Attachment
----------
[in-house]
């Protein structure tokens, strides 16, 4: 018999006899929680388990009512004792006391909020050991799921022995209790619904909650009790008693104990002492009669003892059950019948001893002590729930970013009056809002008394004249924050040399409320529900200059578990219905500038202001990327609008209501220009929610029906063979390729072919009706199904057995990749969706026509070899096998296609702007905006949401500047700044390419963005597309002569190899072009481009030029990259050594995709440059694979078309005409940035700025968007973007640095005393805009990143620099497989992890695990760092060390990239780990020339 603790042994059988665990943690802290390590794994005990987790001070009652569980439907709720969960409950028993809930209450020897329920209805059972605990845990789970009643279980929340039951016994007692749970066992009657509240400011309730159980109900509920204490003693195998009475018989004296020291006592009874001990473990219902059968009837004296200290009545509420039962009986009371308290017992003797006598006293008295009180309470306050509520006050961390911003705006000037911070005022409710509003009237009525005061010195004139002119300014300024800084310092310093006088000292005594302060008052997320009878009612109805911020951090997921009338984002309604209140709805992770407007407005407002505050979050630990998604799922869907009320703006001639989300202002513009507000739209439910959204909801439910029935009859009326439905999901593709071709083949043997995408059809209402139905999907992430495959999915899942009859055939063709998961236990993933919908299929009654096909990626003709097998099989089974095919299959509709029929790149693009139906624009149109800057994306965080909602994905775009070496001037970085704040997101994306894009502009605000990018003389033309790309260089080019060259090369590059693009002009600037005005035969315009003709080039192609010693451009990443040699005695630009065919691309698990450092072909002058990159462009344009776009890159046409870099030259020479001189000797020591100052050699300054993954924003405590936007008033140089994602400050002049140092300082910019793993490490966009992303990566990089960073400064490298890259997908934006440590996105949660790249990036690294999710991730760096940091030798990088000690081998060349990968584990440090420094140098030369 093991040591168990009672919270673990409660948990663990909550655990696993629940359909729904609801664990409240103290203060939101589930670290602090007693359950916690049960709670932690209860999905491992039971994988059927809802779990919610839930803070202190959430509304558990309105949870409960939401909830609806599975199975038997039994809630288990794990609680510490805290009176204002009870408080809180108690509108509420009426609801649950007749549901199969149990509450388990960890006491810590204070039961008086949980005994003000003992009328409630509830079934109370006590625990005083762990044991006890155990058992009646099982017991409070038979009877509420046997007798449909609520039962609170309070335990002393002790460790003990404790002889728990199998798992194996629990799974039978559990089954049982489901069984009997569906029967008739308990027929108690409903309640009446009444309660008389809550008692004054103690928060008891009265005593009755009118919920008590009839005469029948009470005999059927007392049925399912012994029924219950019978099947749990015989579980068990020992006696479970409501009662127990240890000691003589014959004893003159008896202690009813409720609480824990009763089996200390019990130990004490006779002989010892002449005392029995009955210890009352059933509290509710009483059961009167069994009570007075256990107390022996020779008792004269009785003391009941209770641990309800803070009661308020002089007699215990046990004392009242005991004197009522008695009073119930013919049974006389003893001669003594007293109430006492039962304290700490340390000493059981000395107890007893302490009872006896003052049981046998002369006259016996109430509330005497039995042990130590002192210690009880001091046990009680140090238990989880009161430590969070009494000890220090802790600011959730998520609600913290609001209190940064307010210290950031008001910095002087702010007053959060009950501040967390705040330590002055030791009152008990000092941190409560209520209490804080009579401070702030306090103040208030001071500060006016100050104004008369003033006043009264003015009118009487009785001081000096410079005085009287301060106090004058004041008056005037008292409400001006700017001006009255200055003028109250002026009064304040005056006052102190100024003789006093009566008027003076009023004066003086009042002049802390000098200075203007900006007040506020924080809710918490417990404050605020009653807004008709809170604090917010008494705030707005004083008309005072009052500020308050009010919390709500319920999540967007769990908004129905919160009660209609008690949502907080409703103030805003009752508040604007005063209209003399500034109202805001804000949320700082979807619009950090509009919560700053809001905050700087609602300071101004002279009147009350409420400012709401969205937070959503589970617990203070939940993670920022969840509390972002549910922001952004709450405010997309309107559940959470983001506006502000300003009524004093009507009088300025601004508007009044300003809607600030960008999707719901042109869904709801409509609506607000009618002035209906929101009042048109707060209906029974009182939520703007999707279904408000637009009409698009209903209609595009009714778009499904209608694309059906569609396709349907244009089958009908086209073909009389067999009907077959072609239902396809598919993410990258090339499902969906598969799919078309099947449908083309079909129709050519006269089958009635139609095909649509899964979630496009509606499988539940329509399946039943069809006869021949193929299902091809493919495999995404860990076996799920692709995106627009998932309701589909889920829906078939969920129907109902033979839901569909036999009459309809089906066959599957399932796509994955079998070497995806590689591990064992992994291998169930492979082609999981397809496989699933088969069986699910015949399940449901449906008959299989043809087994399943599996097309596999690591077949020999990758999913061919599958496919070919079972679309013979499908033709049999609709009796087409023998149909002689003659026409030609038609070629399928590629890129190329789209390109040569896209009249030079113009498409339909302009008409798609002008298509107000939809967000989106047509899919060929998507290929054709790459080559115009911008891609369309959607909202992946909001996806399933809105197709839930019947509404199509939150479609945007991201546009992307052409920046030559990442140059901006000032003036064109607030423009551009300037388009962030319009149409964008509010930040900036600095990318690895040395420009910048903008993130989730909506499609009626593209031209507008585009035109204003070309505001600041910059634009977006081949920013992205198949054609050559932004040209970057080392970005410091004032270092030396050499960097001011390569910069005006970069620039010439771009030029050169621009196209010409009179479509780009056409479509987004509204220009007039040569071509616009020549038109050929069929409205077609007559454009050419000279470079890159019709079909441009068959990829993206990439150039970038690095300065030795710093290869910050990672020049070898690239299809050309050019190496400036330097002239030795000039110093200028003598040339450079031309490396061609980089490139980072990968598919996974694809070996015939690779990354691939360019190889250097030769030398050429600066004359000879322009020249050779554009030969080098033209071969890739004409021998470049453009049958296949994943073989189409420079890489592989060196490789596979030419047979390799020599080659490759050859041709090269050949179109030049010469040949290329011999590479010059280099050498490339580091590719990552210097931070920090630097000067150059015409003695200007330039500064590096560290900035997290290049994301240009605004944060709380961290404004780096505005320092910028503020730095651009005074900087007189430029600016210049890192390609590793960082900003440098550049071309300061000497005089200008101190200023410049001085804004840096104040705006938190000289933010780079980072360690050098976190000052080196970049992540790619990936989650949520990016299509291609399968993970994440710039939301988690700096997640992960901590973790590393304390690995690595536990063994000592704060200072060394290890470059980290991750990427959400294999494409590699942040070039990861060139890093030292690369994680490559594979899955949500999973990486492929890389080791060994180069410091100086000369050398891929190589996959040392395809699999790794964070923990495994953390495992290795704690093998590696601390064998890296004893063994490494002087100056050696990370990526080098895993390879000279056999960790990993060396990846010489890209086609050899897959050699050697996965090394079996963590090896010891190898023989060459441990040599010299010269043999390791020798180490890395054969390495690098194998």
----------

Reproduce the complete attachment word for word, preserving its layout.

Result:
[in-house]
């Protein structure tokens, strides 16, 4: 018999006899929680388990009512004792006391909020050991799921022995209790619904909650009790008693104990002492009669003892059950019948001893002590729930970013009056809002008394004249924050040399409320529900200059578990219905500038202001990327609008209501220009929610029906063979390729072919009706199904057995990749969706026509070899096998296609702007905006949401500047700044390419963005597309002569190899072009481009030029990259050594995709440059694979078309005409940035700025968007973007640095005393805009990143620099497989992890695990760092060390990239780990020339 603790042994059988665990943690802290390590794994005990987790001070009652569980439907709720969960409950028993809930209450020897329920209805059972605990845990789970009643279980929340039951016994007692749970066992009657509240400011309730159980109900509920204490003693195998009475018989004296020291006592009874001990473990219902059968009837004296200290009545509420039962009986009371308290017992003797006598006293008295009180309470306050509520006050961390911003705006000037911070005022409710509003009237009525005061010195004139002119300014300024800084310092310093006088000292005594302060008052997320009878009612109805911020951090997921009338984002309604209140709805992770407007407005407002505050979050630990998604799922869907009320703006001639989300202002513009507000739209439910959204909801439910029935009859009326439905999901593709071709083949043997995408059809209402139905999907992430495959999915899942009859055939063709998961236990993933919908299929009654096909990626003709097998099989089974095919299959509709029929790149693009139906624009149109800057994306965080909602994905775009070496001037970085704040997101994306894009502009605000990018003389033309790309260089080019060259090369590059693009002009600037005005035969315009003709080039192609010693451009990443040699005695630009065919691309698990450092072909002058990159462009344009776009890159046409870099030259020479001189000797020591100052050699300054993954924003405590936007008033140089994602400050002049140092300082910019793993490490966009992303990566990089960073400064490298890259997908934006440590996105949660790249990036690294999710991730760096940091030798990088000690081998060349990968584990440090420094140098030369 093991040591168990009672919270673990409660948990663990909550655990696993629940359909729904609801664990409240103290203060939101589930670290602090007693359950916690049960709670932690209860999905491992039971994988059927809802779990919610839930803070202190959430509304558990309105949870409960939401909830609806599975199975038997039994809630288990794990609680510490805290009176204002009870408080809180108690509108509420009426609801649950007749549901199969149990509450388990960890006491810590204070039961008086949980005994003000003992009328409630509830079934109370006590625990005083762990044991006890155990058992009646099982017991409070038979009877509420046997007798449909609520039962609170309070335990002393002790460790003990404790002889728990199998798992194996629990799974039978559990089954049982489901069984009997569906029967008739308990027929108690409903309640009446009444309660008389809550008692004054103690928060008891009265005593009755009118919920008590009839005469029948009470005999059927007392049925399912012994029924219950019978099947749990015989579980068990020992006696479970409501009662127990240890000691003589014959004893003159008896202690009813409720609480824990009763089996200390019990130990004490006779002989010892002449005392029995009955210890009352059933509290509710009483059961009167069994009570007075256990107390022996020779008792004269009785003391009941209770641990309800803070009661308020002089007699215990046990004392009242005991004197009522008695009073119930013919049974006389003893001669003594007293109430006492039962304290700490340390000493059981000395107890007893302490009872006896003052049981046998002369006259016996109430509330005497039995042990130590002192210690009880001091046990009680140090238990989880009161430590969070009494000890220090802790600011959730998520609600913290609001209190940064307010210290950031008001910095002087702010007053959060009950501040967390705040330590002055030791009152008990000092941190409560209520209490804080009579401070702030306090103040208030001071500060006016100050104004008369003033006043009264003015009118009487009785001081000096410079005085009287301060106090004058004041008056005037008292409400001006700017001006009255200055003028109250002026009064304040005056006052102190100024003789006093009566008027003076009023004066003086009042002049802390000098200075203007900006007040506020924080809710918490417990404050605020009653807004008709809170604090917010008494705030707005004083008309005072009052500020308050009010919390709500319920999540967007769990908004129905919160009660209609008690949502907080409703103030805003009752508040604007005063209209003399500034109202805001804000949320700082979807619009950090509009919560700053809001905050700087609602300071101004002279009147009350409420400012709401969205937070959503589970617990203070939940993670920022969840509390972002549910922001952004709450405010997309309107559940959470983001506006502000300003009524004093009507009088300025601004508007009044300003809607600030960008999707719901042109869904709801409509609506607000009618002035209906929101009042048109707060209906029974009182939520703007999707279904408000637009009409698009209903209609595009009714778009499904209608694309059906569609396709349907244009089958009908086209073909009389067999009907077959072609239902396809598919993410990258090339499902969906598969799919078309099947449908083309079909129709050519006269089958009635139609095909649509899964979630496009509606499988539940329509399946039943069809006869021949193929299902091809493919495999995404860990076996799920692709995106627009998932309701589909889920829906078939969920129907109902033979839901569909036999009459309809089906066959599957399932796509994955079998070497995806590689591990064992992994291998169930492979082609999981397809496989699933088969069986699910015949399940449901449906008959299989043809087994399943599996097309596999690591077949020999990758999913061919599958496919070919079972679309013979499908033709049999609709009796087409023998149909002689003659026409030609038609070629399928590629890129190329789209390109040569896209009249030079113009498409339909302009008409798609002008298509107000939809967000989106047509899919060929998507290929054709790459080559115009911008891609369309959607909202992946909001996806399933809105197709839930019947509404199509939150479609945007991201546009992307052409920046030559990442140059901006000032003036064109607030423009551009300037388009962030319009149409964008509010930040900036600095990318690895040395420009910048903008993130989730909506499609009626593209031209507008585009035109204003070309505001600041910059634009977006081949920013992205198949054609050559932004040209970057080392970005410091004032270092030396050499960097001011390569910069005006970069620039010439771009030029050169621009196209010409009179479509780009056409479509987004509204220009007039040569071509616009020549038109050929069929409205077609007559454009050419000279470079890159019709079909441009068959990829993206990439150039970038690095300065030795710093290869910050990672020049070898690239299809050309050019190496400036330097002239030795000039110093200028003598040339450079031309490396061609980089490139980072990968598919996974694809070996015939690779990354691939360019190889250097030769030398050429600066004359000879322009020249050779554009030969080098033209071969890739004409021998470049453009049958296949994943073989189409420079890489592989060196490789596979030419047979390799020599080659490759050859041709090269050949179109030049010469040949290329011999590479010059280099050498490339580091590719990552210097931070920090630097000067150059015409003695200007330039500064590096560290900035997290290049994301240009605004944060709380961290404004780096505005320092910028503020730095651009005074900087007189430029600016210049890192390609590793960082900003440098550049071309300061000497005089200008101190200023410049001085804004840096104040705006938190000289933010780079980072360690050098976190000052080196970049992540790619990936989650949520990016299509291609399968993970994440710039939301988690700096997640992960901590973790590393304390690995690595536990063994000592704060200072060394290890470059980290991750990427959400294999494409590699942040070039990861060139890093030292690369994680490559594979899955949500999973990486492929890389080791060994180069410091100086000369050398891929190589996959040392395809699999790794964070923990495994953390495992290795704690093998590696601390064998890296004893063994490494002087100056050696990370990526080098895993390879000279056999960790990993060396990846010489890209086609050899897959050699050697996965090394079996963590090896010891190898023989060459441990040599010299010269043999390791020798180490890395054969390495690098194998």